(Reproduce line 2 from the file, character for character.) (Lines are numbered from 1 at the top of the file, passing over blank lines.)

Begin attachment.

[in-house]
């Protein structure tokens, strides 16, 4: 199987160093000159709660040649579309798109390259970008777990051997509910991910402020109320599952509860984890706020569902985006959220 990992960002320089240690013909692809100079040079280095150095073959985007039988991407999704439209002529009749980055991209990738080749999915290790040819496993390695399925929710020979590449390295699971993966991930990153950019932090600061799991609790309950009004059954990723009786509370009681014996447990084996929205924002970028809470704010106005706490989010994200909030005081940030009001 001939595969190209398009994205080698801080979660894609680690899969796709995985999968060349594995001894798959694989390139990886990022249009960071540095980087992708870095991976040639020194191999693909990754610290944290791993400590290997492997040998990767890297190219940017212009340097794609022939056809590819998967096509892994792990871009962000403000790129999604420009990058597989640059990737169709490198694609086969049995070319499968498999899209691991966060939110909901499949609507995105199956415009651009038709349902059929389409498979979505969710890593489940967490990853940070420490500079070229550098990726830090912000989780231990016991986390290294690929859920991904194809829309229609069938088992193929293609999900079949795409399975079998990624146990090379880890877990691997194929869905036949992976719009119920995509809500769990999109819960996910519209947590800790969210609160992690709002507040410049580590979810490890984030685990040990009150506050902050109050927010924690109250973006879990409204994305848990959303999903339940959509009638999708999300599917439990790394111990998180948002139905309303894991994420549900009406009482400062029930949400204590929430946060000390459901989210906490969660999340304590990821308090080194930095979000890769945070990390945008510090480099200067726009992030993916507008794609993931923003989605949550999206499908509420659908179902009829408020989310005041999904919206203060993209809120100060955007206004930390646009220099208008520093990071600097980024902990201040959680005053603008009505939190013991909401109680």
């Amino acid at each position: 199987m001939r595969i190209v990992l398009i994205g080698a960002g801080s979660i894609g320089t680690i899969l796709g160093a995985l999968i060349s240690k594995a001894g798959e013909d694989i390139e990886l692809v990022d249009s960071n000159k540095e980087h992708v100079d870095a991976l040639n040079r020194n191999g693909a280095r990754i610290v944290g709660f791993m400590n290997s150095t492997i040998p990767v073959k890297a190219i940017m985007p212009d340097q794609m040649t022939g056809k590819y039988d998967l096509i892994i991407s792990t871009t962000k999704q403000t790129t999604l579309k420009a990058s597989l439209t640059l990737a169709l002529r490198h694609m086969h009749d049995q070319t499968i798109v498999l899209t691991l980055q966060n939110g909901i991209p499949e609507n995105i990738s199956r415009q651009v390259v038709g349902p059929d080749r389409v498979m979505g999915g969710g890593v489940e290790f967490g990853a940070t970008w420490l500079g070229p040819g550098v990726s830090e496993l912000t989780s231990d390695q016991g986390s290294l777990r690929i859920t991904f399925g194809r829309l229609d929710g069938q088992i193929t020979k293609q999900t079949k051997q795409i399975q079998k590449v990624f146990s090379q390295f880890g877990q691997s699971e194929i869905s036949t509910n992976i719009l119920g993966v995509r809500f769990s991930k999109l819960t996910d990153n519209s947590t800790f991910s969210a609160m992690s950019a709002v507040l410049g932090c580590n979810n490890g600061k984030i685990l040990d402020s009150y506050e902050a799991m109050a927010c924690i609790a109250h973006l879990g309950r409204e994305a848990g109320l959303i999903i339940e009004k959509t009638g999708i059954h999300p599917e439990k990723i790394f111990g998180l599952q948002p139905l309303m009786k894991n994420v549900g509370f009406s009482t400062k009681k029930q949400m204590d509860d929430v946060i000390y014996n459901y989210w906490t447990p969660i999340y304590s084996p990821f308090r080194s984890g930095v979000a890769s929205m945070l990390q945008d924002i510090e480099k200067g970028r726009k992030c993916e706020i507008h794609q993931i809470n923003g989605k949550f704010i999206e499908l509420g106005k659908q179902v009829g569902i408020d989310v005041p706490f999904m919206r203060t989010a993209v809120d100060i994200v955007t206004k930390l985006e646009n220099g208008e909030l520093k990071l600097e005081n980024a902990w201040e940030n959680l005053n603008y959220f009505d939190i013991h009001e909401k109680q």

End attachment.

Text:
């Protein structure tokens, strides 16, 4: 199987160093000159709660040649579309798109390259970008777990051997509910991910402020109320599952509860984890706020569902985006959220 990992960002320089240690013909692809100079040079280095150095073959985007039988991407999704439209002529009749980055991209990738080749999915290790040819496993390695399925929710020979590449390295699971993966991930990153950019932090600061799991609790309950009004059954990723009786509370009681014996447990084996929205924002970028809470704010106005706490989010994200909030005081940030009001 001939595969190209398009994205080698801080979660894609680690899969796709995985999968060349594995001894798959694989390139990886990022249009960071540095980087992708870095991976040639020194191999693909990754610290944290791993400590290997492997040998990767890297190219940017212009340097794609022939056809590819998967096509892994792990871009962000403000790129999604420009990058597989640059990737169709490198694609086969049995070319499968498999899209691991966060939110909901499949609507995105199956415009651009038709349902059929389409498979979505969710890593489940967490990853940070420490500079070229550098990726830090912000989780231990016991986390290294690929859920991904194809829309229609069938088992193929293609999900079949795409399975079998990624146990090379880890877990691997194929869905036949992976719009119920995509809500769990999109819960996910519209947590800790969210609160992690709002507040410049580590979810490890984030685990040990009150506050902050109050927010924690109250973006879990409204994305848990959303999903339940959509009638999708999300599917439990790394111990998180948002139905309303894991994420549900009406009482400062029930949400204590929430946060000390459901989210906490969660999340304590990821308090080194930095979000890769945070990390945008510090480099200067726009992030993916507008794609993931923003989605949550999206499908509420659908179902009829408020989310005041999904919206203060993209809120100060955007206004930390646009220099208008520093990071600097980024902990201040959680005053603008009505939190013991909401109680």